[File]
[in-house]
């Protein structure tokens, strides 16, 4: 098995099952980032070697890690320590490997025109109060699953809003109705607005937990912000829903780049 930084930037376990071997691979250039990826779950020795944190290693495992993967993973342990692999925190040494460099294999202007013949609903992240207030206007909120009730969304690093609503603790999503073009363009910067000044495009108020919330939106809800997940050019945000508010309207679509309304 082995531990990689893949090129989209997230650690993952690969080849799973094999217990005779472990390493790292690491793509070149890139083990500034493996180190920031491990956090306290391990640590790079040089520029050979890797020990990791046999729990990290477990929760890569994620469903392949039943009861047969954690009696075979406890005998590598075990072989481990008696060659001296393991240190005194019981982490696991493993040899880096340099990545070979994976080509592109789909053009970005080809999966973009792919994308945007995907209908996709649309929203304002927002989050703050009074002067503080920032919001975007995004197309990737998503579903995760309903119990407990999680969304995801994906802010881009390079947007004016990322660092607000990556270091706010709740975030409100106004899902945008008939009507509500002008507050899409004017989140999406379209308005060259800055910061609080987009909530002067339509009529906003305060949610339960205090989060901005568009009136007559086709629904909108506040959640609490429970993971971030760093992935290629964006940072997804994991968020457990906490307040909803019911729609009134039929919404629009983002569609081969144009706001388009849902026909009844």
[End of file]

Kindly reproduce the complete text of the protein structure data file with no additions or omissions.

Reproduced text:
[in-house]
């Protein structure tokens, strides 16, 4: 098995099952980032070697890690320590490997025109109060699953809003109705607005937990912000829903780049 930084930037376990071997691979250039990826779950020795944190290693495992993967993973342990692999925190040494460099294999202007013949609903992240207030206007909120009730969304690093609503603790999503073009363009910067000044495009108020919330939106809800997940050019945000508010309207679509309304 082995531990990689893949090129989209997230650690993952690969080849799973094999217990005779472990390493790292690491793509070149890139083990500034493996180190920031491990956090306290391990640590790079040089520029050979890797020990990791046999729990990290477990929760890569994620469903392949039943009861047969954690009696075979406890005998590598075990072989481990008696060659001296393991240190005194019981982490696991493993040899880096340099990545070979994976080509592109789909053009970005080809999966973009792919994308945007995907209908996709649309929203304002927002989050703050009074002067503080920032919001975007995004197309990737998503579903995760309903119990407990999680969304995801994906802010881009390079947007004016990322660092607000990556270091706010709740975030409100106004899902945008008939009507509500002008507050899409004017989140999406379209308005060259800055910061609080987009909530002067339509009529906003305060949610339960205090989060901005568009009136007559086709629904909108506040959640609490429970993971971030760093992935290629964006940072997804994991968020457990906490307040909803019911729609009134039929919404629009983002569609081969144009706001388009849902026909009844």